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Am J Ophthalmol. 2004 Nov;138(5):788-98.

Four Japanese male patients with juvenile retinoschisis: only three have mutations in the RS1 gene.

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1
Department of Ophthalmology, Jikei University School of Medicine, Tokyo, Japan. taka@jikei.ac.jp

Abstract

PURPOSE:

To describe the clinical phenotypes of four unrelated Japanese male patients with juvenile retinoschisis and to investigate occurrences of mutations in the RS1 gene.

DESIGN:

Observational case series and experimental study.

METHODS:

Fundus examinations, fluorescein angiography, and single-flash electroretinography (ERG) were carried out. In one patient, optical coherence tomography (OCT) was performed. The coding regions of the RS1 gene that encodes retinoschisin were amplified by polymerase chain reaction (PCR). The PCR products were purified and directly sequenced.

RESULTS:

The four affected patients showed cystoid- or wheel-like foveal changes with a little or no fluorescein leakage and negative b-wave patterns in both eyes. The OCT images of foveal retinoschisis disclosed that splitting occurs in the putative fibers of Henle. In three patients, we identified three different missense mutations (p.S73P, p.Y89C, p.R209C) in the functionally important discoidin domain of the RS1 gene. The p.S73P mutation has not been previously reported. In contrast, no nucleotide substitutions were detected in the fourth patient whose parents were unrelated and asymptomatic. No other member of this family for three generations has had juvenile retinoschisis.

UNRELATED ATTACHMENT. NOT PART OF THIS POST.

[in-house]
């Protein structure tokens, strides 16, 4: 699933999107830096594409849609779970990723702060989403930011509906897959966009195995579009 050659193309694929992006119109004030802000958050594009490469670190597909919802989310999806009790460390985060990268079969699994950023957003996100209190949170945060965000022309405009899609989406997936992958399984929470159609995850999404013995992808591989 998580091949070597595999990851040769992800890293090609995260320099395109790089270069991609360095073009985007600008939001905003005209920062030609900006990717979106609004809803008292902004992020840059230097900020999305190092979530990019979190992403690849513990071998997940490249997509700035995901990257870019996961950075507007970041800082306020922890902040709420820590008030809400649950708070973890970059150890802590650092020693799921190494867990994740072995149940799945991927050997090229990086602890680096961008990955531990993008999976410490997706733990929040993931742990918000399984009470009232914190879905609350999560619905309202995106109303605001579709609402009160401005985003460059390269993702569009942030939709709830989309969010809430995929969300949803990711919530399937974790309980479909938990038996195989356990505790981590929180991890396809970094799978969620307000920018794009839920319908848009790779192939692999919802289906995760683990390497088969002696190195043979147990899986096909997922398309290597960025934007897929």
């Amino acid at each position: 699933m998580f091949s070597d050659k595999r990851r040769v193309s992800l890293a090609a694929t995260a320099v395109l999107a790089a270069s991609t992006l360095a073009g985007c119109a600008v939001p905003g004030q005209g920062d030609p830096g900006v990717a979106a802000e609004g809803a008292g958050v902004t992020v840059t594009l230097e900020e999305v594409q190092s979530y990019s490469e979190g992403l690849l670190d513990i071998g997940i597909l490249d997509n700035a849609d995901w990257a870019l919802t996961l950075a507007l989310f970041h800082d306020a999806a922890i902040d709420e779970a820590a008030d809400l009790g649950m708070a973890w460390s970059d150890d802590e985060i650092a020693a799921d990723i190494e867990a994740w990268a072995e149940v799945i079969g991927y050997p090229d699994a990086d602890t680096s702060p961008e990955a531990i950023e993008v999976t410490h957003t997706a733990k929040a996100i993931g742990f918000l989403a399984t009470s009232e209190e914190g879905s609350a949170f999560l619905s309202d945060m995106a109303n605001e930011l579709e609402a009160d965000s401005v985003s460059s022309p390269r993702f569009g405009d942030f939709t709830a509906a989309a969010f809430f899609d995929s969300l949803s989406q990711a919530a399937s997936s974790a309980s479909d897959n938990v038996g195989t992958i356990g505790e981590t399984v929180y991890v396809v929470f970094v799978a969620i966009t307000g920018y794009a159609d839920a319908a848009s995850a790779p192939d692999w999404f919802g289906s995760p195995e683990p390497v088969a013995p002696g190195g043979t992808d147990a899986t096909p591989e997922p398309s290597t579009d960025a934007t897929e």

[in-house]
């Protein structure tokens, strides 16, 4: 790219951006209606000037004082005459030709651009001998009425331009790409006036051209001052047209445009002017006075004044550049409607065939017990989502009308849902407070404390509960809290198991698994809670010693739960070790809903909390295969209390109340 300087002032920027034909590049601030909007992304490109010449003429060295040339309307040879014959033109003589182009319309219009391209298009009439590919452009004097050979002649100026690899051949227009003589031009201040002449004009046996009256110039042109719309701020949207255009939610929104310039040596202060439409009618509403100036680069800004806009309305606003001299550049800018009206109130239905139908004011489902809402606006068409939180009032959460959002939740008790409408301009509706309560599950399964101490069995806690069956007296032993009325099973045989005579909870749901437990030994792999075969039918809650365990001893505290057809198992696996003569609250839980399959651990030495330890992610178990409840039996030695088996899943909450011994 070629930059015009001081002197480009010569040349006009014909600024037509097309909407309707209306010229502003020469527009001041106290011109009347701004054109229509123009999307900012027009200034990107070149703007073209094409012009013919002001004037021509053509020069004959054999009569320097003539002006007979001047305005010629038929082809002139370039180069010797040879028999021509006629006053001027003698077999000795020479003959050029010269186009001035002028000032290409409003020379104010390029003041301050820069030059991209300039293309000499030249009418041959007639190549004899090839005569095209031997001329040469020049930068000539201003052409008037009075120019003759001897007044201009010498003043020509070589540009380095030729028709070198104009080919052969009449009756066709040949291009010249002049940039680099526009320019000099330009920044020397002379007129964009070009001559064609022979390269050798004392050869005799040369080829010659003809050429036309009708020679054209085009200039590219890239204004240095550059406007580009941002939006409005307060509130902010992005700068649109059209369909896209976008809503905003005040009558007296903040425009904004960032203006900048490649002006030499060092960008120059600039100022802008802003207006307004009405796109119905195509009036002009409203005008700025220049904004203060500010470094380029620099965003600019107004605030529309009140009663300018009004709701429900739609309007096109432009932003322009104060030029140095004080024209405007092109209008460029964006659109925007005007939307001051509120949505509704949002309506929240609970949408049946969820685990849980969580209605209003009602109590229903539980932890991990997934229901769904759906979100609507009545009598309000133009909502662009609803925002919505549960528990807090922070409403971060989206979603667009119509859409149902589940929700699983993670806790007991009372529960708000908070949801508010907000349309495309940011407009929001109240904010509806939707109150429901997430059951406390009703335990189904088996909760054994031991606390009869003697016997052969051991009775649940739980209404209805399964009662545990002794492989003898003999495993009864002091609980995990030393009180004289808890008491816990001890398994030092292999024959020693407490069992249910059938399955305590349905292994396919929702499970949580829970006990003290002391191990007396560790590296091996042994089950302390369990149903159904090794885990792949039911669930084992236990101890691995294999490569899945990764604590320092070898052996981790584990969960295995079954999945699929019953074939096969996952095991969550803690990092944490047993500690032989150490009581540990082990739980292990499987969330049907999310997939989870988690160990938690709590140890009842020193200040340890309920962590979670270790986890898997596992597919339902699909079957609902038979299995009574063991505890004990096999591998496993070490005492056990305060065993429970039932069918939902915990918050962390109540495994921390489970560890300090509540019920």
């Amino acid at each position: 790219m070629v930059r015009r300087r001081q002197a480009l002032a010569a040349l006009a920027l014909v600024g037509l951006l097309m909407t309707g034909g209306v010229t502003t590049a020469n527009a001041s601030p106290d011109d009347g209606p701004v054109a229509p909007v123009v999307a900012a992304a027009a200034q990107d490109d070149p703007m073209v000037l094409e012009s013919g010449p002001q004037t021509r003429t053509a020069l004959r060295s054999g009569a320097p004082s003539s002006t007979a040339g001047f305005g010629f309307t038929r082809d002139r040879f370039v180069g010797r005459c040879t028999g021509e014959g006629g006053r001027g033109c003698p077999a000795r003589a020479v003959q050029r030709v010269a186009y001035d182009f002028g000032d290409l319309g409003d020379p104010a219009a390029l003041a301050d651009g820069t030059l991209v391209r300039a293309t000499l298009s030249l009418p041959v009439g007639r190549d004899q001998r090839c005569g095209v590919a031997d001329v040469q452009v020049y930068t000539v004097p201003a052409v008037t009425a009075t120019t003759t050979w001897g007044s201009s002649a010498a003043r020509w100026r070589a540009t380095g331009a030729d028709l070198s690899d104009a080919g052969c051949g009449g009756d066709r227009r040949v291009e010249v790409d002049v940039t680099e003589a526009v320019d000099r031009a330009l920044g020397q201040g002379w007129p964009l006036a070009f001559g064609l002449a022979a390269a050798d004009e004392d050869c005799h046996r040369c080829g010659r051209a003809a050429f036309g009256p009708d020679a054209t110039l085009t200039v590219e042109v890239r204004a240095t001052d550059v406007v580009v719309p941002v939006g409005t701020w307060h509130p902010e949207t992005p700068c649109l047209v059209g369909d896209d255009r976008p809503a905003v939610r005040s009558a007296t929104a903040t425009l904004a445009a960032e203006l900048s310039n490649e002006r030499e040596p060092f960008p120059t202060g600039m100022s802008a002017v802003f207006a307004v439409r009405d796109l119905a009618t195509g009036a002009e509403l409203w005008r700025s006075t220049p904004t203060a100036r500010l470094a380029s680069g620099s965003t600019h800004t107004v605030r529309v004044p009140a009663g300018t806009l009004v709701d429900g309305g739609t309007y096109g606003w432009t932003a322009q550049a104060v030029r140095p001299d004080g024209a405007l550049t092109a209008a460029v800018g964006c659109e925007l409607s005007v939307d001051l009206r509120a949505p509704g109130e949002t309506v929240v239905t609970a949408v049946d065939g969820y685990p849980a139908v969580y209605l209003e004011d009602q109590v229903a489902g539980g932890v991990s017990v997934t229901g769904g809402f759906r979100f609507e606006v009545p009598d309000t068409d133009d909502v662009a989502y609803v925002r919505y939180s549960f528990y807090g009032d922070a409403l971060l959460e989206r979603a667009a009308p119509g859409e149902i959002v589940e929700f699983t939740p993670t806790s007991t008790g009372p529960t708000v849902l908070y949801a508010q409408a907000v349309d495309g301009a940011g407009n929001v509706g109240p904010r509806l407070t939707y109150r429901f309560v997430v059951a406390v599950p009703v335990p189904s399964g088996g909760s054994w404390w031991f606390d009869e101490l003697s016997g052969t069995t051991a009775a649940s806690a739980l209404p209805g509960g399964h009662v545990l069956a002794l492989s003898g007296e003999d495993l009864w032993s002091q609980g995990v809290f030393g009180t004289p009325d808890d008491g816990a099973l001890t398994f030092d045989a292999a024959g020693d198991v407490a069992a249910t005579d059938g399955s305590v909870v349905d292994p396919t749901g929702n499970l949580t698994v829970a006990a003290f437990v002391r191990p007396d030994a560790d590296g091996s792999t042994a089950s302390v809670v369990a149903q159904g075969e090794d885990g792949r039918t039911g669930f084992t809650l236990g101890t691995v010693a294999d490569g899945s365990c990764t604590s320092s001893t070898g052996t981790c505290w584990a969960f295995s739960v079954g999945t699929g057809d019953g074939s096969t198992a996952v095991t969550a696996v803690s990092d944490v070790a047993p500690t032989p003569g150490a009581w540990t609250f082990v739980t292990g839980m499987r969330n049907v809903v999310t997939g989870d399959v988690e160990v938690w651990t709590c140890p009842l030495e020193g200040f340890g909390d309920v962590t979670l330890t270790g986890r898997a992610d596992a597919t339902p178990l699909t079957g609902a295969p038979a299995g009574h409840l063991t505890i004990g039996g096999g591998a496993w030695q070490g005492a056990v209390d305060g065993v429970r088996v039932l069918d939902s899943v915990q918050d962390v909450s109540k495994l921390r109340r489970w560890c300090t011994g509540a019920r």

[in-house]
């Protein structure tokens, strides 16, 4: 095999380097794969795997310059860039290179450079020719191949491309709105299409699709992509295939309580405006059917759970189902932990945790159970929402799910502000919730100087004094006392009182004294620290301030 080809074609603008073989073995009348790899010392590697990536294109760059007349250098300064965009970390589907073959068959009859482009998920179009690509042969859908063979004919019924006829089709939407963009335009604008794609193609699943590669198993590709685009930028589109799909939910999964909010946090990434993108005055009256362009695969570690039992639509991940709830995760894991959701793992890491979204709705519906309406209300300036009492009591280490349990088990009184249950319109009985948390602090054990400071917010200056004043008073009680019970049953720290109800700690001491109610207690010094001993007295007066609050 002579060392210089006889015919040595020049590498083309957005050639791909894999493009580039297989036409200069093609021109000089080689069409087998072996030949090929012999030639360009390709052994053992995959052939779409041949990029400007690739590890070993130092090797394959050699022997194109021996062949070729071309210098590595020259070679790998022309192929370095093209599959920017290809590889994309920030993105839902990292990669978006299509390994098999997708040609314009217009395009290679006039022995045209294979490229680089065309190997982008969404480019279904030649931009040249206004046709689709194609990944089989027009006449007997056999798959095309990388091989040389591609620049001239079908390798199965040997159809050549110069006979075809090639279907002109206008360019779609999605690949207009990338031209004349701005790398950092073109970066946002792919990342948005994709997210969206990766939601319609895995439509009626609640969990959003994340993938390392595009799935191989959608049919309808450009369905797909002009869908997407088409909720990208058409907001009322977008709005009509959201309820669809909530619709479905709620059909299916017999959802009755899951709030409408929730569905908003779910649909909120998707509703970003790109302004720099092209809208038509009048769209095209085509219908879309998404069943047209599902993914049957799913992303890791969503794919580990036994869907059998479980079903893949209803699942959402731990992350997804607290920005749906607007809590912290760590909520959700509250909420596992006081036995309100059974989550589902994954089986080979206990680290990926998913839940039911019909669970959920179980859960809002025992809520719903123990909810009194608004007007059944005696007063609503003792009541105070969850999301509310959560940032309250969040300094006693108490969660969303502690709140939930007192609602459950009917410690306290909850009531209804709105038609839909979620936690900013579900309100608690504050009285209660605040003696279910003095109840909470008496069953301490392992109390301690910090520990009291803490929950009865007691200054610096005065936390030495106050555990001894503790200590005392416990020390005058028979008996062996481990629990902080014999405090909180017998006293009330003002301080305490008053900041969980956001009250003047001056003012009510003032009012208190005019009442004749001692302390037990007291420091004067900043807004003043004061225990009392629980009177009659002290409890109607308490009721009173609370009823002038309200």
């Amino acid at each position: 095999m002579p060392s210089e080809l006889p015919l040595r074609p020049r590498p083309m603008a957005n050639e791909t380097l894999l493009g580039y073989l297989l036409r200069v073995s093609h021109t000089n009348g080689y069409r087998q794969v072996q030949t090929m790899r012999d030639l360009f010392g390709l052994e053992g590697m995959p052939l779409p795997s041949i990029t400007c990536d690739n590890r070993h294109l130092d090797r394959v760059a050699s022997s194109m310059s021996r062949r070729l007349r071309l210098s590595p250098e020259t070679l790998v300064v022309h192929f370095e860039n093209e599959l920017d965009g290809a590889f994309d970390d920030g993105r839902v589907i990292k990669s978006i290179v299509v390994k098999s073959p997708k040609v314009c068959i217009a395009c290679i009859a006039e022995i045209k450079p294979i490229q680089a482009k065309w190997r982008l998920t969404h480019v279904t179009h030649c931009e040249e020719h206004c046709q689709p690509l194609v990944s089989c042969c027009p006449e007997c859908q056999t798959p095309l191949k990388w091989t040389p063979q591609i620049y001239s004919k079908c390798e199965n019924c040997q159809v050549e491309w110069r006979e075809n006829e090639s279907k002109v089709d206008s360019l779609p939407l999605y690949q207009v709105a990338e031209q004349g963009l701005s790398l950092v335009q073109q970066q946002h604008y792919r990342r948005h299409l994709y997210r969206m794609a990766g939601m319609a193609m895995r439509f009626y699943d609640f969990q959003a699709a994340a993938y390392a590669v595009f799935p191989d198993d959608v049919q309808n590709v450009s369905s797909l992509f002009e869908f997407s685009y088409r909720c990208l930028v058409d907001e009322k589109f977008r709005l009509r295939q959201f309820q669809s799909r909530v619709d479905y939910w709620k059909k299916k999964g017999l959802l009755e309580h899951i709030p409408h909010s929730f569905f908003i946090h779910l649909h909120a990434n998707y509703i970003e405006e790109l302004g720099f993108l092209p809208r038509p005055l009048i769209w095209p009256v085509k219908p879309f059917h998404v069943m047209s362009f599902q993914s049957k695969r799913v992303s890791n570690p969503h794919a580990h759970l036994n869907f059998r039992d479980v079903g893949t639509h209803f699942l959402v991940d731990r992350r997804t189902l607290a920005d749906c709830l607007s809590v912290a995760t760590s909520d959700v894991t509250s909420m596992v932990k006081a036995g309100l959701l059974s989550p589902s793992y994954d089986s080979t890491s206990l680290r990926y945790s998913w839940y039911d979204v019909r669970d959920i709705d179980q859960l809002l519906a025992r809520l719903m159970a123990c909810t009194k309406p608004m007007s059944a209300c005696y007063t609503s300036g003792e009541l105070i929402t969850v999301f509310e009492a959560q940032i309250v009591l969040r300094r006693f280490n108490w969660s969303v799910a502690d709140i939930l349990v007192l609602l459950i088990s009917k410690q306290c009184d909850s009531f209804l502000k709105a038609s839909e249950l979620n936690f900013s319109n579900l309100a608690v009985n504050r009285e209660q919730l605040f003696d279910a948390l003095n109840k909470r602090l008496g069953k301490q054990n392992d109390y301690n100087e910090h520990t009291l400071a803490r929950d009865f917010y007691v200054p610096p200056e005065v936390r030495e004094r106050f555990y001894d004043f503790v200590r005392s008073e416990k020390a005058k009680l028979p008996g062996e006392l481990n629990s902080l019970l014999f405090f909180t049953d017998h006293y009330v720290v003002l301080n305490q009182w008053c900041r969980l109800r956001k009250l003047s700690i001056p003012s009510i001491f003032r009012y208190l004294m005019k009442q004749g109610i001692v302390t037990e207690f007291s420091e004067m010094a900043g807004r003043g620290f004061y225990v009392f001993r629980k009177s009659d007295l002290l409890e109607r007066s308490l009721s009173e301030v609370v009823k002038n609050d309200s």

CONCLUSION:

Because serine 73 is conserved in the mouse ortholog and other discoidin proteins, the proline 73 allele is therefore very likely to encode a defective retinoschisin. Although the inheritance pattern is uncertain in the patient without the RS1 mutation, the clinical and ERG findings were indistinguishable from those of patients with RS1 mutations. This finding points to the genetic heterogeneity of juvenile retinoschisis.

PMID:
15531314
DOI:
10.1016/j.ajo.2004.06.031
[Indexed for MEDLINE]
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